Thursday, March 9, 2017

Say Nothing

Title:  Say Nothing
Author:  Brad Parks
Publication Information:  Dutton. 2017. 448 pages.
ISBN:  1101985593 / 978-1101985595

Book Source:  I received this book through the Penguin First to Read program free of cost in exchange for an honest review.

Opening Sentence:  "Their first move against us was so small, such an infinitesimal blip against the blaring background noise of life, I didn't register it as anything significant."

Favorite Quote:  "A good lawmaker has to be forever willing to change his viewpoint, to consider someone else's needs, to compromise. A judge has to learn to make a decision and stick with it."

Say Nothing is a fun read, but... Say Nothing is a quick read, but... Say Nothing is an entertaining read, but... The big "but" in all of this is that Say Nothing as a story is also implausible to the point that reality interferes with the enjoyment of the story. Reading throughout, in the back of my mind is the idea that this does not sound as if it could happen. Towards the end, as the drama picks up, that feeling is reinforced. The ending pushes it even further. So, while I enjoy the book, throughout is the reactionary thought, "Really?" So, why does this story seem implausible?

First is the background of the main character. Scott Sampson is a federal judge in Virginia. His career has been in politics and the judiciary. He is well versed in situations in which people try and influence his opinions. He has been in many situations in which he has literally and figuratively been in the line of fire. This book begins as his two young children are kidnapped, and he is told to follow directions and, as the title states, say nothing to anyone. Judge Sampson does exactly that. As a parent, I can completely relate. There is nothing I would not do to protect my children. However, the analytical side of me questions his choices. He is a federal judge connected with law enforcement and the judiciary. This may not be the first time he or his family have been threatened. Isn't there another way? Are there not protocols in place to assist in this situation?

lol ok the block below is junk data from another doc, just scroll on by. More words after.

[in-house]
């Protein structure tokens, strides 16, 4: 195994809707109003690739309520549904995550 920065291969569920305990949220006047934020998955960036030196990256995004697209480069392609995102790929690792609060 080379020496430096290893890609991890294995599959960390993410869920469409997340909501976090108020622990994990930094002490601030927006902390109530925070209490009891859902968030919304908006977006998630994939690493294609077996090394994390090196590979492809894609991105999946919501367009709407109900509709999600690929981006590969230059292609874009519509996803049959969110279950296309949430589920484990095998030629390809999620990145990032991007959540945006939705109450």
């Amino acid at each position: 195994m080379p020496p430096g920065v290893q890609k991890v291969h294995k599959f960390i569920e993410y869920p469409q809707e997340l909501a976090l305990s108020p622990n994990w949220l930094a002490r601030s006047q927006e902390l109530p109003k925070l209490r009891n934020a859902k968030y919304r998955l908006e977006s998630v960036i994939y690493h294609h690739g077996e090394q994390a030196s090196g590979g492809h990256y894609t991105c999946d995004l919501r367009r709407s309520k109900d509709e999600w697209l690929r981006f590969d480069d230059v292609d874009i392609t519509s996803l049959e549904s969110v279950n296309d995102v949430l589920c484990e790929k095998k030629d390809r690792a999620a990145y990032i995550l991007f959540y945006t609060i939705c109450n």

Second is the fact that no one knows. Two children disappear. No one notices. Judge Sampson and his wife do tell her family, but other than that no one notices. The children are six year old twins and almost always together. No one questions seeing one without the other. The Sampson tell the school suddenly that the children will now be homeschool. No notice is given. No conversation is had. No red flags go up at the school. A long term employee is let go. No questions are asked. Really?

Third is the children themselves. They are precocious and surprisingly mature given their very young age. Two children are kidnapped, threatened, and possibly physically abused. Yet, these very young people maintain an equanimity that could not be found in adults in that situation. Surprising, to say the least.

Finally, there is the buildup to the dramatic ending. The buildup is long, making the central portion of the book drag somewhat. No spoilers here, but the end when it finally arrives a little over the top. One story line I find completely unnecessary. Leave the focus on the kidnapping and the court case; why introduce this complete separate side story? The ending can be achieved without it. The identity of some of those involved in the crime comes as a surprise, which is usually a good thing in a mystery. This one though leaves me wondering really? Given the setup, it seems unbelievable.

All that being said, I do have fun reading the book, suspending disbelief, and just going along. What more can I say?

Please share your thoughts and leave a comment. I would love to "talk" to you.

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